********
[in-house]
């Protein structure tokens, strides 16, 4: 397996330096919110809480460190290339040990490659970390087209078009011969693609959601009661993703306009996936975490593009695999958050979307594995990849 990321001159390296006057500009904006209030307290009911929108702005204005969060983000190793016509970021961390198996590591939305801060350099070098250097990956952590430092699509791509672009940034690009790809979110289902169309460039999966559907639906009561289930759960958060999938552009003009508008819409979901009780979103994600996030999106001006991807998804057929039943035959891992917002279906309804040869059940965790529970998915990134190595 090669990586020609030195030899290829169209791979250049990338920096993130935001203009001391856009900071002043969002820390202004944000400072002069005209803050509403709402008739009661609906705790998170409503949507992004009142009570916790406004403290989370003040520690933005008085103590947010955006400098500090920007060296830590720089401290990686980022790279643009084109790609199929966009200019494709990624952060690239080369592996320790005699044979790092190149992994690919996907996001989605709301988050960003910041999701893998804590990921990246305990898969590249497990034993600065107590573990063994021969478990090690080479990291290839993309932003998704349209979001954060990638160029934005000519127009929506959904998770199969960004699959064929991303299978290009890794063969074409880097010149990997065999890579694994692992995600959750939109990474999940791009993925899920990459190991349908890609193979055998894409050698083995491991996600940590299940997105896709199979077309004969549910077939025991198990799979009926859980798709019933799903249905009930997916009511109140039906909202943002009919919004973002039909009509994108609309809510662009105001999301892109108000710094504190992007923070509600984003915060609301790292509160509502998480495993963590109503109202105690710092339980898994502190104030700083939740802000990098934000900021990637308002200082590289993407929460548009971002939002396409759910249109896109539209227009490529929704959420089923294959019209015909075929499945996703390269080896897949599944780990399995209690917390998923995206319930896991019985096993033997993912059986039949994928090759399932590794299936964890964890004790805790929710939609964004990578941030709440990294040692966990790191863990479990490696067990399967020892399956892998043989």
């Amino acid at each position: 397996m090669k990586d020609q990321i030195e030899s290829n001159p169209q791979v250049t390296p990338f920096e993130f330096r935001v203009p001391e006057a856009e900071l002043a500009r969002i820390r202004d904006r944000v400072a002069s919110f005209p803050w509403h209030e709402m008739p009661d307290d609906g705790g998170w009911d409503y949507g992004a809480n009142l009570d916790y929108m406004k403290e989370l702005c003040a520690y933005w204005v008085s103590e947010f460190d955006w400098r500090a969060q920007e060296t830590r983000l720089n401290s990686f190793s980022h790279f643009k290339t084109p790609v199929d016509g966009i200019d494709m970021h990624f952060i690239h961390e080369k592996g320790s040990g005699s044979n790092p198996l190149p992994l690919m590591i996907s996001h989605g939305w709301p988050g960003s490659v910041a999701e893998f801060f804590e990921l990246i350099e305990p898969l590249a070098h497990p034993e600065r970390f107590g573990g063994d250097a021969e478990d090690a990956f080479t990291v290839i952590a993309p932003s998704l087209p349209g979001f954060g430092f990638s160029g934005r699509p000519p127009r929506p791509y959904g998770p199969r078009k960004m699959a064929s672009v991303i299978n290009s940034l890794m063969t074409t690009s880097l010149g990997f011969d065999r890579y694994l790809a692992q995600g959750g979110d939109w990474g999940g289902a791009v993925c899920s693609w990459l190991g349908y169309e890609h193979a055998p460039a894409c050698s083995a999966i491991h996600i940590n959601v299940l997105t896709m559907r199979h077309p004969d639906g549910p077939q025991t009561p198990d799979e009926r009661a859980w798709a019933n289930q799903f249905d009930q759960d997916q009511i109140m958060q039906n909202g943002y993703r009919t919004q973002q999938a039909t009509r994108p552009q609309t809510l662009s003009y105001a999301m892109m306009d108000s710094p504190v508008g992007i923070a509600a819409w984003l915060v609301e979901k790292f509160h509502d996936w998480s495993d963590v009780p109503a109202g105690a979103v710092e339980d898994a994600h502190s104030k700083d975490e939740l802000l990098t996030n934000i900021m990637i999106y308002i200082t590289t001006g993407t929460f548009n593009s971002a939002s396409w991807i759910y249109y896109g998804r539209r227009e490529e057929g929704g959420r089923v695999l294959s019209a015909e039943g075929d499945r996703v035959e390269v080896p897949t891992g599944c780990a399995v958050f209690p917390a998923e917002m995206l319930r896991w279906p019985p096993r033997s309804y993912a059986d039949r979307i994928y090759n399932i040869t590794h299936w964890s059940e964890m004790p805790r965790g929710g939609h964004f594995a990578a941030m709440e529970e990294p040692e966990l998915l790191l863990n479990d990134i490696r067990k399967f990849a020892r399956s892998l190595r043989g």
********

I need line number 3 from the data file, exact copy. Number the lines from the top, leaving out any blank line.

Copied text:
């Amino acid at each position: 397996m090669k990586d020609q990321i030195e030899s290829n001159p169209q791979v250049t390296p990338f920096e993130f330096r935001v203009p001391e006057a856009e900071l002043a500009r969002i820390r202004d904006r944000v400072a002069s919110f005209p803050w509403h209030e709402m008739p009661d307290d609906g705790g998170w009911d409503y949507g992004a809480n009142l009570d916790y929108m406004k403290e989370l702005c003040a520690y933005w204005v008085s103590e947010f460190d955006w400098r500090a969060q920007e060296t830590r983000l720089n401290s990686f190793s980022h790279f643009k290339t084109p790609v199929d016509g966009i200019d494709m970021h990624f952060i690239h961390e080369k592996g320790s040990g005699s044979n790092p198996l190149p992994l690919m590591i996907s996001h989605g939305w709301p988050g960003s490659v910041a999701e893998f801060f804590e990921l990246i350099e305990p898969l590249a070098h497990p034993e600065r970390f107590g573990g063994d250097a021969e478990d090690a990956f080479t990291v290839i952590a993309p932003s998704l087209p349209g979001f954060g430092f990638s160029g934005r699509p000519p127009r929506p791509y959904g998770p199969r078009k960004m699959a064929s672009v991303i299978n290009s940034l890794m063969t074409t690009s880097l010149g990997f011969d065999r890579y694994l790809a692992q995600g959750g979110d939109w990474g999940g289902a791009v993925c899920s693609w990459l190991g349908y169309e890609h193979a055998p460039a894409c050698s083995a999966i491991h996600i940590n959601v299940l997105t896709m559907r199979h077309p004969d639906g549910p077939q025991t009561p198990d799979e009926r009661a859980w798709a019933n289930q799903f249905d009930q759960d997916q009511i109140m958060q039906n909202g943002y993703r009919t919004q973002q999938a039909t009509r994108p552009q609309t809510l662009s003009y105001a999301m892109m306009d108000s710094p504190v508008g992007i923070a509600a819409w984003l915060v609301e979901k790292f509160h509502d996936w998480s495993d963590v009780p109503a109202g105690a979103v710092e339980d898994a994600h502190s104030k700083d975490e939740l802000l990098t996030n934000i900021m990637i999106y308002i200082t590289t001006g993407t929460f548009n593009s971002a939002s396409w991807i759910y249109y896109g998804r539209r227009e490529e057929g929704g959420r089923v695999l294959s019209a015909e039943g075929d499945r996703v035959e390269v080896p897949t891992g599944c780990a399995v958050f209690p917390a998923e917002m995206l319930r896991w279906p019985p096993r033997s309804y993912a059986d039949r979307i994928y090759n399932i040869t590794h299936w964890s059940e964890m004790p805790r965790g929710g939609h964004f594995a990578a941030m709440e529970e990294p040692e966990l998915l790191l863990n479990d990134i490696r067990k399967f990849a020892r399956s892998l190595r043989g």